Ample in vitro and in vivo experimental evidence supports the hypothesis that intercellular transmission of α-synuclein (αS) is a mechanism underlying the spread of αS pathology in Parkinson’s disease and related disorders. What remains unexplained is where and how initial transmissible αS aggregates form. In a previous study, we demonstrated that αS aggregates rapidly form in neurons with impaired nuclear membrane integrity due to the interaction between nuclear proaggregant factor(s) and αS and that such aggregates may serve as a source for αS seeding. In the present study, we identify histones as a potential nuclear proaggregant factor for αS aggregation in both apoptotic neurons and brains with αS pathology. We further demonstrate that histone-induced aggregates contain a range of αS oligomers, including protofibrils and mature fibrils, and that these αS aggregates can seed additional aggregation. Importantly, we demonstrate transmissibility in mouse brains from stereotaxic injection. This study provides new clues to the mechanism underlying initial pathological aggregation of αS in PD and related disorders, and could lead to novel diagnostic and therapeutic approaches.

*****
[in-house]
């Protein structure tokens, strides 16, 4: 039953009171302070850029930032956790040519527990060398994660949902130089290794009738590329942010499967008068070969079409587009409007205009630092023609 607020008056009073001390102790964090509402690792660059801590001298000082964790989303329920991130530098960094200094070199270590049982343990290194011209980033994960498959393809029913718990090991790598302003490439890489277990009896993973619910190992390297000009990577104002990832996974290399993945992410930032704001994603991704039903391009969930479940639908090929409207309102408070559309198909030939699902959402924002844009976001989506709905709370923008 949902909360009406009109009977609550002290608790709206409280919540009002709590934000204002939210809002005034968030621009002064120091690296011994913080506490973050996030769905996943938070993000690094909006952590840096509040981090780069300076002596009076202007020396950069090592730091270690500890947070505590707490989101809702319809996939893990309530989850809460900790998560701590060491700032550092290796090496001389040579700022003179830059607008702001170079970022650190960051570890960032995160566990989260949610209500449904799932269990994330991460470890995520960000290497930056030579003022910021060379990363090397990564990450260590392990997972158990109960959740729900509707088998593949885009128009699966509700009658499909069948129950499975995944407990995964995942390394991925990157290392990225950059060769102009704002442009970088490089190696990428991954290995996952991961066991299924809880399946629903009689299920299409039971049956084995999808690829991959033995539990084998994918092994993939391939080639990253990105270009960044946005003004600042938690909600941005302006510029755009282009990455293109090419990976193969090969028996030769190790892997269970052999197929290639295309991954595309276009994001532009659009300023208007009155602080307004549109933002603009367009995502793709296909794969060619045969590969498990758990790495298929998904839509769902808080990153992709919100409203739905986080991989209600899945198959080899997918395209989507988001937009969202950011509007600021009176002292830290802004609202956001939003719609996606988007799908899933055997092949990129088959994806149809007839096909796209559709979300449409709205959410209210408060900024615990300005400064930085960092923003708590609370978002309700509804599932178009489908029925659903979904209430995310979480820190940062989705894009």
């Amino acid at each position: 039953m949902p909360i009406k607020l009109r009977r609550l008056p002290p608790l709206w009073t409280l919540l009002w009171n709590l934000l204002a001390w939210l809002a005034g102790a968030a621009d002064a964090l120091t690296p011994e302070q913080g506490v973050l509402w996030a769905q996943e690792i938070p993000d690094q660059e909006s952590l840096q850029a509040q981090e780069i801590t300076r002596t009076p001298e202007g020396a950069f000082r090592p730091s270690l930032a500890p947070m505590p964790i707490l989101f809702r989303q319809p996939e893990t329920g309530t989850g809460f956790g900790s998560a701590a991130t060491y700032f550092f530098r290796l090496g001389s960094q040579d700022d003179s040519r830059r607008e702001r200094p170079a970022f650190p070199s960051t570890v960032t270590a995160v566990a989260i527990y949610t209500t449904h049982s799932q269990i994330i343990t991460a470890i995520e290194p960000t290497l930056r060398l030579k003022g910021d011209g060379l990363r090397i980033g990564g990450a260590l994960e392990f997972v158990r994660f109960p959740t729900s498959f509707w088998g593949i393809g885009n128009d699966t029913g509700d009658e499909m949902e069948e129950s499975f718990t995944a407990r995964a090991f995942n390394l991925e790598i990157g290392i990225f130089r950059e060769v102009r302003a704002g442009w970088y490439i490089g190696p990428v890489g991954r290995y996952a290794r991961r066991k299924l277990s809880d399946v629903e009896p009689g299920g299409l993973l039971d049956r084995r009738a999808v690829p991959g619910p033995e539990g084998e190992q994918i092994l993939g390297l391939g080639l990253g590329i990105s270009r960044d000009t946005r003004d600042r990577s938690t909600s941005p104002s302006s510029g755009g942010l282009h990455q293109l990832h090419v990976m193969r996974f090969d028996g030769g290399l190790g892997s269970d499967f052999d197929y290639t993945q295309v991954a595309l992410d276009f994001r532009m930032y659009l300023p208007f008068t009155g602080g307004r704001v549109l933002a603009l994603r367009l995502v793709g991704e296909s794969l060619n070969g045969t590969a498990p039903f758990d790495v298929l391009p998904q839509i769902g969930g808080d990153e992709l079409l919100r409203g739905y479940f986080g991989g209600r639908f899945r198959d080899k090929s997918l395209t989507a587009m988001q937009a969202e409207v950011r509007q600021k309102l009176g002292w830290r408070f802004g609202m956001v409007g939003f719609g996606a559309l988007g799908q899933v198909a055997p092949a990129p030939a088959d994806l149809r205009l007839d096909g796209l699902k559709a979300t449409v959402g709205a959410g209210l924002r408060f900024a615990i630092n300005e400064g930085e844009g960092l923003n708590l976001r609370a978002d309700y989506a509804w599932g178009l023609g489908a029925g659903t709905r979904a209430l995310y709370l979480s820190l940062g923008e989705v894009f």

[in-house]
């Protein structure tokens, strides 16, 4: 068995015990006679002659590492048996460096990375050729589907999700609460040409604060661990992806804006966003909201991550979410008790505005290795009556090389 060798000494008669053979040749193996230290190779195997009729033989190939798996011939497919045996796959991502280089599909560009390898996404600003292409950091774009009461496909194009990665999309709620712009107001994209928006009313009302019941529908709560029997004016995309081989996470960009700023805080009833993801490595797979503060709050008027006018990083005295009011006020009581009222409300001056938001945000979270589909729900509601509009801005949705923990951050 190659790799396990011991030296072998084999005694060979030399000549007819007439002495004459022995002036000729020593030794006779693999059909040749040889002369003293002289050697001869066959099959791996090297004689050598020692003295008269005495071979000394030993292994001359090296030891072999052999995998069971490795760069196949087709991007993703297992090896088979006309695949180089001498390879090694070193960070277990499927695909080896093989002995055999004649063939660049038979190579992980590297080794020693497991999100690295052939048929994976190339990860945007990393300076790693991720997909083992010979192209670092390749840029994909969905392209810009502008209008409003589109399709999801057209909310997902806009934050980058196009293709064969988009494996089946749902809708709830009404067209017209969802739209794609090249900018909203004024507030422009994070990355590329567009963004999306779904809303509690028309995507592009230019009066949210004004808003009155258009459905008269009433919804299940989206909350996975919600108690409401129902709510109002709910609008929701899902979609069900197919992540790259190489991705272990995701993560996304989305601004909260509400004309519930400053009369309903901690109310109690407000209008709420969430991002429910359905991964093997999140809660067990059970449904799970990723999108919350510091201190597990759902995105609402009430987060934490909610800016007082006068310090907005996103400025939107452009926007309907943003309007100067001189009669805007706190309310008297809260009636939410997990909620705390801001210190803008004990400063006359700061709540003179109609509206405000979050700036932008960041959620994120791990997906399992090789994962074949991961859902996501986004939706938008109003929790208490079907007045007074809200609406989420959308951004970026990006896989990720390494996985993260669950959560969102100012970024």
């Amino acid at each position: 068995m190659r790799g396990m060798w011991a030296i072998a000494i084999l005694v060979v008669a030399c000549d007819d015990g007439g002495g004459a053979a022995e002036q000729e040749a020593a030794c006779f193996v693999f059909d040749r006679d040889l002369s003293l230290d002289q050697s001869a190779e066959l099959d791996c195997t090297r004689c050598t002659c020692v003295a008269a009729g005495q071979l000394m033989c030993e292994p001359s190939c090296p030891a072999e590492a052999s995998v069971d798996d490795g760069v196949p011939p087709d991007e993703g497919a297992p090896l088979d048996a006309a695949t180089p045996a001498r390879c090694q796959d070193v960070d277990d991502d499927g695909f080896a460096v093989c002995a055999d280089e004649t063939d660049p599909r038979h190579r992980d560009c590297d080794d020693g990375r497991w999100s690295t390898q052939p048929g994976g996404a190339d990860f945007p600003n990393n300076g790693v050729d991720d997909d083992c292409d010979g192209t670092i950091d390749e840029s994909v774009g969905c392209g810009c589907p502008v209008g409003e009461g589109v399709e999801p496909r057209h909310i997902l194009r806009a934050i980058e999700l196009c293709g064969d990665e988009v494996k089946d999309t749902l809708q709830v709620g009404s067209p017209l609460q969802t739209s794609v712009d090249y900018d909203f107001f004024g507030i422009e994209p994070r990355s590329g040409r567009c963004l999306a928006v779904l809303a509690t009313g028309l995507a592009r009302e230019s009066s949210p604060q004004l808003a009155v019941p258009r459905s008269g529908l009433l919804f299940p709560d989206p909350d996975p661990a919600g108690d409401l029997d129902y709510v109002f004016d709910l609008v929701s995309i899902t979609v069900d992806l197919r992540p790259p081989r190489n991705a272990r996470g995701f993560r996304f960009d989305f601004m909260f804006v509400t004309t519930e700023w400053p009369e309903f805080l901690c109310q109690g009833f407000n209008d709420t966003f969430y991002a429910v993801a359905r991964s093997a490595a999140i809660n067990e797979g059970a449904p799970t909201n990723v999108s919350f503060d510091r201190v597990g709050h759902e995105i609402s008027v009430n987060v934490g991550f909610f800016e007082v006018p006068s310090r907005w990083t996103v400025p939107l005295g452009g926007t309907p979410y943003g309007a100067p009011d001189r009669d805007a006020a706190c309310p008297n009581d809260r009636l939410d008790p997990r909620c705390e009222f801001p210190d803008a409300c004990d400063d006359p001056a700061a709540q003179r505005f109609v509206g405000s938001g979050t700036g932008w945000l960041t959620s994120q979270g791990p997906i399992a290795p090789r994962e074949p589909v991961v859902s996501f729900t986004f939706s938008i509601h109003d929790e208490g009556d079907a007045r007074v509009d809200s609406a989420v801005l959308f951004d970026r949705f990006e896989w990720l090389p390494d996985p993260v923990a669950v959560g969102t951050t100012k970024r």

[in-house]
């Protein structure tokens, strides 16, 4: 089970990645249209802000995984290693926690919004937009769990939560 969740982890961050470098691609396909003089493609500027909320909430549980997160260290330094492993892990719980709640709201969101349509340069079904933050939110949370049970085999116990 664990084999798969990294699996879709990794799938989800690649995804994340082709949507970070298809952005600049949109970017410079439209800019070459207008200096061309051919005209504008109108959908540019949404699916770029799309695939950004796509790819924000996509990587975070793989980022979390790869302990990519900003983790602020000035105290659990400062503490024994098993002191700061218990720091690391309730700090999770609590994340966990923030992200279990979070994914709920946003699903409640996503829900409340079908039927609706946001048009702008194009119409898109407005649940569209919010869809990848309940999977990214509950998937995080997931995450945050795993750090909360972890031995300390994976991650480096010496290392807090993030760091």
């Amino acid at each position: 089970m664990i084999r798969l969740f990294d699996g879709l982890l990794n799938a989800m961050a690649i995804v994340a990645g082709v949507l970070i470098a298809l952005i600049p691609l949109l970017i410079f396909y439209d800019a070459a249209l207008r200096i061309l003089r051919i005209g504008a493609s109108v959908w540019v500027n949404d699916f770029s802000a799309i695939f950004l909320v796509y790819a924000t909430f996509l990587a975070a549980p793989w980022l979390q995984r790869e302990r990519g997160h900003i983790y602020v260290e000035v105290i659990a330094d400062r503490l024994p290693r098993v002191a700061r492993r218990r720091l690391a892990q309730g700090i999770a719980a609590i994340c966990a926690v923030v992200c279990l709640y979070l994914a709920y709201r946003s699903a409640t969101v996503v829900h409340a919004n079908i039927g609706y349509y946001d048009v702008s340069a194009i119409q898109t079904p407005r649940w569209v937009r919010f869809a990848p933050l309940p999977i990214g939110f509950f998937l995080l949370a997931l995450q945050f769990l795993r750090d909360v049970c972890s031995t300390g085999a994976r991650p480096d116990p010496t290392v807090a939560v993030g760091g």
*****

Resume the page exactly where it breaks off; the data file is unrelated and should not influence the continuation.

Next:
- Nuclear membrane integrity
- Parkinson’s disease
- Proaggregant nuclear factors
ASJC Scopus subject areas
- Pathology and Forensic Medicine
- Clinical Neurology
- Cellular and Molecular Neuroscience